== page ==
Integrated catalysis opens new arylation pathways via regiodivergent enzymatic C–H activation
Journal: Nature Communications
Publication Date: 30 August, 2016
Department of: Chemistry
One-pot integrated catalysis opens up new horizons in enzyme chemistry
Researchers at the University of Manchester have developed methods whereby enzymes and synthetic metallo-catalysts can be brought together in tandem to catalyse reactions that were previously inaccessible using existing methods.
The team used halogenase enzymes to introduce halogen substituents into selected positions of aromatic compounds typically found in drug molecules. A synthetic palladium catalyst then exchanges the halogen for a variety of other substituents, creating a wide range of new structures that would be difficult to access using conventional means. To overcome the issue of catalyst incompatibility, a special membrane was used to separate the two catalytic systems. Whilst the catalysts cannot penetrate the membrane, other components of the reaction, including the halogenated intermediates, can pass through from the enzyme to the palladium catalyst.
It is envisaged that the integrated catalysis approach could open the way to more elaborate cascade reactions, with simple starting molecules passing through membranes from one catalyst to the next, to rapidly deliver complex products with no need to isolate any reaction intermediates.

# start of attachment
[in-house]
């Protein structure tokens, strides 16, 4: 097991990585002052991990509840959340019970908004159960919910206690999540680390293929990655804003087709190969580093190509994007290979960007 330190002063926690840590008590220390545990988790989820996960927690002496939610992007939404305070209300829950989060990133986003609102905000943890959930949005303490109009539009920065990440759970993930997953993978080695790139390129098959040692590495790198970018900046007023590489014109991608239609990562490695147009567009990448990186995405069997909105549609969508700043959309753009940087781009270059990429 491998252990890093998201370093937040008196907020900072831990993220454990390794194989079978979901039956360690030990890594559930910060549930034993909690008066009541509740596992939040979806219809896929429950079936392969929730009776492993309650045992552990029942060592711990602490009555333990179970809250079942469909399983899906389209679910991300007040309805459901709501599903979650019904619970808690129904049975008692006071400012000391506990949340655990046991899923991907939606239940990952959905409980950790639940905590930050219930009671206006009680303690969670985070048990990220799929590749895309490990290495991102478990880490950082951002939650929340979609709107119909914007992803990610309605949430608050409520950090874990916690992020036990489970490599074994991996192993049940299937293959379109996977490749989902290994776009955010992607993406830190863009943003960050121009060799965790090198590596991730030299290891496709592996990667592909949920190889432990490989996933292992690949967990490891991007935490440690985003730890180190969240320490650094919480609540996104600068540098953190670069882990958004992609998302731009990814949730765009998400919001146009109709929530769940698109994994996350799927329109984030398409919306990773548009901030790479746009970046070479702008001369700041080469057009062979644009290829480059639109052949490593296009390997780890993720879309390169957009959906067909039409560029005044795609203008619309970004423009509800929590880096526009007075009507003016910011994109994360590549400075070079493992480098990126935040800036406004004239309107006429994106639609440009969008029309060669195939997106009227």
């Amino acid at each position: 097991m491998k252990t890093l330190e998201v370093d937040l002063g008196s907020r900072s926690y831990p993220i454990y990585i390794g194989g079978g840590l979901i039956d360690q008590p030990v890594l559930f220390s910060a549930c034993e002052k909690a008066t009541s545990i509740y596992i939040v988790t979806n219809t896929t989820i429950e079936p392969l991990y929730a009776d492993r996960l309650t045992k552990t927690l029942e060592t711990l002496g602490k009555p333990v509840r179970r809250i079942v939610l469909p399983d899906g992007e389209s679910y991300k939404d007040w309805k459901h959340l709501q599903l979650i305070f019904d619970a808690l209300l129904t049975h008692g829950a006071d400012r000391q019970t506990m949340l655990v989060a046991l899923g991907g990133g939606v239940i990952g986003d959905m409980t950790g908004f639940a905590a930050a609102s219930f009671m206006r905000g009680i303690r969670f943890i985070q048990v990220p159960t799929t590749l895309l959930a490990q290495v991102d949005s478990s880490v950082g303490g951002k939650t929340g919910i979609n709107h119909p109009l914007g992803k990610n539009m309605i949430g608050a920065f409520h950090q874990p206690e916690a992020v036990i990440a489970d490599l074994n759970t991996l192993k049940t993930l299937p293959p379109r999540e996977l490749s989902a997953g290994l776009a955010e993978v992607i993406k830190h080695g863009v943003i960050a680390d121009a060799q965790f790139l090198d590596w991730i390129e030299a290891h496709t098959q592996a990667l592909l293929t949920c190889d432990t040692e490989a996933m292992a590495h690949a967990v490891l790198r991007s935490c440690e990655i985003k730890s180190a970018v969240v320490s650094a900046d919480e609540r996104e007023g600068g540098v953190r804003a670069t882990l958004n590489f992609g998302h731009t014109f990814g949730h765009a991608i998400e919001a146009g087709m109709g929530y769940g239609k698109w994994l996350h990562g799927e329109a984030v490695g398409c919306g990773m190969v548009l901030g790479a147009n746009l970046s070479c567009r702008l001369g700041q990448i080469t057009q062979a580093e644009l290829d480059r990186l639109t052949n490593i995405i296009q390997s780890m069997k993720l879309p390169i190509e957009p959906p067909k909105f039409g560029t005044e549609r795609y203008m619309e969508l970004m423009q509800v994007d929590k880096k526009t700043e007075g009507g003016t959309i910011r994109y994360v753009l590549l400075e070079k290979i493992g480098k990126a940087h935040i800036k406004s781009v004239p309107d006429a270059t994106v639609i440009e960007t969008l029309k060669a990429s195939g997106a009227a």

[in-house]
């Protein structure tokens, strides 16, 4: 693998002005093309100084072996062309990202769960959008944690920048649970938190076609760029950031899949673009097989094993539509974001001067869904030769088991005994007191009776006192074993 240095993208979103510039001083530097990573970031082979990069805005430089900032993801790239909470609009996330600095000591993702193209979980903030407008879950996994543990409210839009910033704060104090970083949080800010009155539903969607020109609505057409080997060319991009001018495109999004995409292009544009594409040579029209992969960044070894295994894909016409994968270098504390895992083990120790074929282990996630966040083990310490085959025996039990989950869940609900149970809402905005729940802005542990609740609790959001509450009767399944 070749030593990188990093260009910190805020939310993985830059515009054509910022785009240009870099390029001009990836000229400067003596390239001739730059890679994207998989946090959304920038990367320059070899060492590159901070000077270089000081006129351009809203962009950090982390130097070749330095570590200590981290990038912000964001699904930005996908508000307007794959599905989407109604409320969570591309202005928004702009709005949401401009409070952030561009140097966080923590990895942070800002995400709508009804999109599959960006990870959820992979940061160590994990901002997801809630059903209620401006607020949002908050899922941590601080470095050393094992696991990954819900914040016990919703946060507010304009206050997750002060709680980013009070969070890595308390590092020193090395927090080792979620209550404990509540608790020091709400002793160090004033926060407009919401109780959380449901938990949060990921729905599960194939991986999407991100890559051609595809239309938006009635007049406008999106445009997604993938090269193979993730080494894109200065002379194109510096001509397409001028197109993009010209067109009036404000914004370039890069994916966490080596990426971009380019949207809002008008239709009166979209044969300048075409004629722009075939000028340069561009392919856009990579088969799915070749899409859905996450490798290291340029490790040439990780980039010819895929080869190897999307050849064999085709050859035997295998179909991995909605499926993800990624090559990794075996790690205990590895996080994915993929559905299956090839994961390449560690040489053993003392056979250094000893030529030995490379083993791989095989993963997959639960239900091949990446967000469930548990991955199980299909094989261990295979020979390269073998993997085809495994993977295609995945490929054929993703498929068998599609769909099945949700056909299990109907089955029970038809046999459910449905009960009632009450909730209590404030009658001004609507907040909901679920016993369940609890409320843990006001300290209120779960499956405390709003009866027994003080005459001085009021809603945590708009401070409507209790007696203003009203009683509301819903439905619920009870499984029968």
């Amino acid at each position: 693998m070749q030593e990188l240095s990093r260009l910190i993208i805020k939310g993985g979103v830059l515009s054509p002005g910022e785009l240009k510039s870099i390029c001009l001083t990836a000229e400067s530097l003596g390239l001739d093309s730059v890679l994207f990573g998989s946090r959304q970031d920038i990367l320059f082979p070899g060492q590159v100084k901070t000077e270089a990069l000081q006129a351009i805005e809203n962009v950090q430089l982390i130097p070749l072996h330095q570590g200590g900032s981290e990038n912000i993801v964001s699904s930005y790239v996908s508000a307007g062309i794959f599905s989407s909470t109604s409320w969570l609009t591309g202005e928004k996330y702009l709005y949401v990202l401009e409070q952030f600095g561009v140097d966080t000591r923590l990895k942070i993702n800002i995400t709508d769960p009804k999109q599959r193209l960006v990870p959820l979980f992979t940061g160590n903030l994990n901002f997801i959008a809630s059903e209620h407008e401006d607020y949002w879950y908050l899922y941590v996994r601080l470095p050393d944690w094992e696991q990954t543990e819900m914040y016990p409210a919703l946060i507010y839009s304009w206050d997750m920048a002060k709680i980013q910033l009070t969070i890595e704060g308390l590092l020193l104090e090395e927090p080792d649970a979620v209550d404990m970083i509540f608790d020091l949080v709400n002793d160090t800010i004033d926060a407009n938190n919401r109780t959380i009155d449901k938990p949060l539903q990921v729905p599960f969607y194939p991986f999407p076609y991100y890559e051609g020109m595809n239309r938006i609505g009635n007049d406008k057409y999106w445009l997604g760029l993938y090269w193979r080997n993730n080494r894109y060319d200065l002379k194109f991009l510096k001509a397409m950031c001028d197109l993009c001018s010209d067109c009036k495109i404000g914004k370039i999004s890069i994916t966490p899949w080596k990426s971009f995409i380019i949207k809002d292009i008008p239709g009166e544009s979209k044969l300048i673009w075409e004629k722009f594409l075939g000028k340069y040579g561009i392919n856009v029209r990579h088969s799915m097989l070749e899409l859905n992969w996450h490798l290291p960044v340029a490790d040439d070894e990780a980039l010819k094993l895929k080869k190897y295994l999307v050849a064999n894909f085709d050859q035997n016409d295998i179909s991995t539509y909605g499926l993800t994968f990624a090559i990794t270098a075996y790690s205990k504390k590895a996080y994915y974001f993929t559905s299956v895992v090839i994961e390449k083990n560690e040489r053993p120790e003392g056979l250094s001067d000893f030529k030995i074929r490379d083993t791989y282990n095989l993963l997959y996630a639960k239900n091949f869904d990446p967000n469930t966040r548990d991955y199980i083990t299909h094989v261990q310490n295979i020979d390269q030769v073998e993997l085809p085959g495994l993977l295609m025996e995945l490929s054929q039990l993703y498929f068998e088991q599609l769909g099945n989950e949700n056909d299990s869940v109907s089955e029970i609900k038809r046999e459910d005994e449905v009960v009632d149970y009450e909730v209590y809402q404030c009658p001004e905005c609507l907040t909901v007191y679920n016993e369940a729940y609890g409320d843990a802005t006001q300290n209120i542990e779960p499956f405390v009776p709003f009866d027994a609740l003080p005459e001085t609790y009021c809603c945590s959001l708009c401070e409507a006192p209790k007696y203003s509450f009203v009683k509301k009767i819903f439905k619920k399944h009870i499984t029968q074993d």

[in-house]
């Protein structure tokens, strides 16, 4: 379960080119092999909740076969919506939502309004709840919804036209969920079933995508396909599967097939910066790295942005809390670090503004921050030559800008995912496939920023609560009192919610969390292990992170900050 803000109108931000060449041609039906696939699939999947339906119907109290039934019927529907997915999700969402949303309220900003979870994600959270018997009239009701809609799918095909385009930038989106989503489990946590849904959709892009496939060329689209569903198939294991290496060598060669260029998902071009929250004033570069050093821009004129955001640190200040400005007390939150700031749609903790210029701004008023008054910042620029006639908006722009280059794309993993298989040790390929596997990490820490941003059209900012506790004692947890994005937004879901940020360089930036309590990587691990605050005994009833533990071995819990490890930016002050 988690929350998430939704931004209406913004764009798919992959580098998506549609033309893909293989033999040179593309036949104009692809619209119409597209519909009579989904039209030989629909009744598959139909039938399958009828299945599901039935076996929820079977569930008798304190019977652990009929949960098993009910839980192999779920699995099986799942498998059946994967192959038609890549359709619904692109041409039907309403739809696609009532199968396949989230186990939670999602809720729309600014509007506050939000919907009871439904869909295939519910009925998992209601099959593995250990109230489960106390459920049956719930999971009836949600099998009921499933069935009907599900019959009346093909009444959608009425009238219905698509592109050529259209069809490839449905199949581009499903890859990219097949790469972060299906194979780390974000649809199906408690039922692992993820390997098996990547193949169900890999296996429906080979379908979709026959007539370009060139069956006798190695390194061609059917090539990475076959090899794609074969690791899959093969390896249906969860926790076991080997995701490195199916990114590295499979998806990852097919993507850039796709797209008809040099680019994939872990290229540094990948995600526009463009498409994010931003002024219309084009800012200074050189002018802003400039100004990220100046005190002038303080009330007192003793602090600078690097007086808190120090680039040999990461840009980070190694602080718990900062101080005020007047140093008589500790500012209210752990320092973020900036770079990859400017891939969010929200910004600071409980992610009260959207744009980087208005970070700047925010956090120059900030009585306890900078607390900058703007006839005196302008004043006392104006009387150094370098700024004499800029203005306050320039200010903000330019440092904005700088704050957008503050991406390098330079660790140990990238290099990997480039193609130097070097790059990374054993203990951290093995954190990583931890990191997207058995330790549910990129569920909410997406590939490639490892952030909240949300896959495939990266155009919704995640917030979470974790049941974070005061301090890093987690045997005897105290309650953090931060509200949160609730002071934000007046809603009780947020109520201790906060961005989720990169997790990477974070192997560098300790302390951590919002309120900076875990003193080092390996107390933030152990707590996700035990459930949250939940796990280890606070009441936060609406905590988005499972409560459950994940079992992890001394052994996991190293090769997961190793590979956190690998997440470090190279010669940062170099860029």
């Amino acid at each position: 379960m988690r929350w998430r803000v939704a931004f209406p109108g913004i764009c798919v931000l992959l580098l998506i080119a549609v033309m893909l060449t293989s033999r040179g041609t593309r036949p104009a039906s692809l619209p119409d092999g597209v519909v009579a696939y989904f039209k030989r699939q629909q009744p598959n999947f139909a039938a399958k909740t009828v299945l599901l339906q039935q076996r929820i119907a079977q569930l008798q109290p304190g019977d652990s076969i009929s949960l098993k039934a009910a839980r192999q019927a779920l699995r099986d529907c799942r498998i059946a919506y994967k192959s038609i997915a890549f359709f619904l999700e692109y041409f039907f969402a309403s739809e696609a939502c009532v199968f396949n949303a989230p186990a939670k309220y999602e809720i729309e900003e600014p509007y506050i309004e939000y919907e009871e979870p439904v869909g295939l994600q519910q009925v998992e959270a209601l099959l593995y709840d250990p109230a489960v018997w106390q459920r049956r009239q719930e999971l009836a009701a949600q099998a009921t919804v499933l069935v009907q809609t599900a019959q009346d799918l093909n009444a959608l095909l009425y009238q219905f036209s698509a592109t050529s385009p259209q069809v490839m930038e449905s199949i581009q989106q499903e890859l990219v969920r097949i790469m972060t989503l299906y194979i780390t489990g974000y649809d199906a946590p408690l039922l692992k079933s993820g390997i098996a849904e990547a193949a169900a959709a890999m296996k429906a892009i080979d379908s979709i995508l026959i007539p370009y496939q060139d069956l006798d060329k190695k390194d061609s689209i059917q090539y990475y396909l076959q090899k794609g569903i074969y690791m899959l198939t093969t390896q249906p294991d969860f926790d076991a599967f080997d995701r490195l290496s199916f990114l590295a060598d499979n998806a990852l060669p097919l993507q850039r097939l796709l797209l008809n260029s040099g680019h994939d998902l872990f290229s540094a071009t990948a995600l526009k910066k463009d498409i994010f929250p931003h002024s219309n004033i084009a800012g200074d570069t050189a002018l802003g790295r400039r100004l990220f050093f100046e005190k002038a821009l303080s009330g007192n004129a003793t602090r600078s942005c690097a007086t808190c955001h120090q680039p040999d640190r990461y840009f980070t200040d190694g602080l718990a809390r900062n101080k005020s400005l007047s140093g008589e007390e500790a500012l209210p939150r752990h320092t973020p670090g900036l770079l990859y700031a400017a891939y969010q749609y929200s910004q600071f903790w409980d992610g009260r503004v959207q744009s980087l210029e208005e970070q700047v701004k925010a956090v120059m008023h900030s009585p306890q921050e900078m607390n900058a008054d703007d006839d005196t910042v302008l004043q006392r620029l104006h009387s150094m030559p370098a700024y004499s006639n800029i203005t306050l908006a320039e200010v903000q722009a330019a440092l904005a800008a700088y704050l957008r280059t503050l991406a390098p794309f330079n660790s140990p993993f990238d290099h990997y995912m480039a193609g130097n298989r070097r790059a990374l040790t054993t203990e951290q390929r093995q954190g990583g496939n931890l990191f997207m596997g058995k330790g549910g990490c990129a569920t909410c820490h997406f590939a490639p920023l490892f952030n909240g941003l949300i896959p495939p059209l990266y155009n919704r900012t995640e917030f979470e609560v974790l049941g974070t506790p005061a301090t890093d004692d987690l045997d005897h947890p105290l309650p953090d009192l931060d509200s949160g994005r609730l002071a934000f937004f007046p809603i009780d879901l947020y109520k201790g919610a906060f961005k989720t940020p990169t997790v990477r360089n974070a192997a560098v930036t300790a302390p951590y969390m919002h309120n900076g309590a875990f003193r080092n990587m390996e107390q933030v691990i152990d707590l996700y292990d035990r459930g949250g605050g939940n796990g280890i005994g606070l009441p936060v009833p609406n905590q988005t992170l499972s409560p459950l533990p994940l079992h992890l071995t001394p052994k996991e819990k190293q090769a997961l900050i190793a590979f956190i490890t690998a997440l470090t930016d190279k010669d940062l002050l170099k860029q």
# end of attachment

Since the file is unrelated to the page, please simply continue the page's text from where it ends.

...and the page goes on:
- An enzyme is a protein evolved in nature to catalyse metabolic reactions. In this research halogenase enzymes from bacteria and fungi are used to introduce halogens (chlorine or bromine) into organic molecules.
- The synthetic (non-natural) palladium containing catalysts used in this study couples the halogen containing molecules with other activated molecules leading to more complex structures.
- Integrated catalysis involves combining multiple different catalysts in a single process allowing complex molecules, like pharmaceuticals, to be produced more efficiently with less waste.